Tropical Storm Laura was strengthening in the Caribbean and poised to accelerate into a hurricane by Tuesday while Tropical Storm Marco weakened sooner than expected, sparing the U.S. Gulf Coast from two simultaneous hurricanes, as had been forecast.
Laura traced the southern coast of Cuba on Monday morning, but the brunt of the storm was offshore, helping the largest island nation in the Caribbean avoid serious damage after it killed at least 10 people in Haiti and the Dominican Republic.
It downed trees in Cuba, ripped away flimsy roofs and caused minor flooding on Sunday evening, according to residents and news reports. In Jamaica, there were reports of landslides and flooded roads.
“I slept well last night, except when the wind howled,” Nuris Lopez, a hairdresser, said by telephone from a town in the foothills of the Sierra Maestra mountains in Cuba’s eastern Granma province.
Laura was heading toward the Gulf of Mexico at 20 miles per hour (31 kilometers per hour), according to the U.S. National Hurricane Center (NHC). By Tuesday, it was expected to have reached hurricane strength. By Wednesday night, stronger still, it was expected to hit the U.S. Gulf Coast, the NHC said.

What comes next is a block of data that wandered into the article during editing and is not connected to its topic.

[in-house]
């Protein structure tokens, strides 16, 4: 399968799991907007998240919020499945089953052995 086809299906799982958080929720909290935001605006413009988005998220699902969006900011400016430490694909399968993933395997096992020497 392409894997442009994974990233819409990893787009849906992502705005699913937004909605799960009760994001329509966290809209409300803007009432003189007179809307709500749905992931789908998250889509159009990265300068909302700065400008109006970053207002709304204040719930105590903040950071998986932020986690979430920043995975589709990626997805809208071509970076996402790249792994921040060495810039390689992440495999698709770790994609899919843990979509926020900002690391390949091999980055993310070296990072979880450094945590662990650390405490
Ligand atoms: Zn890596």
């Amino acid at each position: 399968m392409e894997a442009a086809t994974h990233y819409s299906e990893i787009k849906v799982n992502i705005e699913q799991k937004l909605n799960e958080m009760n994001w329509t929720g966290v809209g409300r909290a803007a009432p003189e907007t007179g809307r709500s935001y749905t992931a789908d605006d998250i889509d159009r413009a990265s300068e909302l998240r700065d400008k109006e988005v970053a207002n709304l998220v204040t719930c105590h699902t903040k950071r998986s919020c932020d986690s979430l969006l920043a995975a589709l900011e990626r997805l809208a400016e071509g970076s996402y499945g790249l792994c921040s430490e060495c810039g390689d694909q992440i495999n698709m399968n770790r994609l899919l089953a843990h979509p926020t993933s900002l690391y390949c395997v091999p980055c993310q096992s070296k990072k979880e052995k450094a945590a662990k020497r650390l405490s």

By then, it could be a Category 2 or 3 hurricane on the 5-step Saffir-Simpson scale for measuring hurricane intensity, said Chris Kerr, a meteorologist at DTN, an energy, agriculture and weather data provider.
In Louisiana, Governor John Bel Edwards warned that tropical storm-force winds would arrive by Monday, urging coastal residents to find shelter inland.
Despite Marco’s weakening, with the NHC predicting it would slow to a tropical depression by Monday night, that storm still threatened to soak the Louisiana coast.
“Do not become complacent and remain prepared for whatever comes with this storm and with Laura later this week,” Bel Edwards said in a statement.
The Federal Emergency Management Agency has sent teams to operations centers in Louisiana and Texas.
This year’s hurricane season has been complicated by the coronavirus pandemic, forcing many people to weigh the risks of leaving their homes and potentially exposing themselves to the virus.
Testing for COVID-19 was suspended in Louisiana on Monday and Tuesday, the governor said.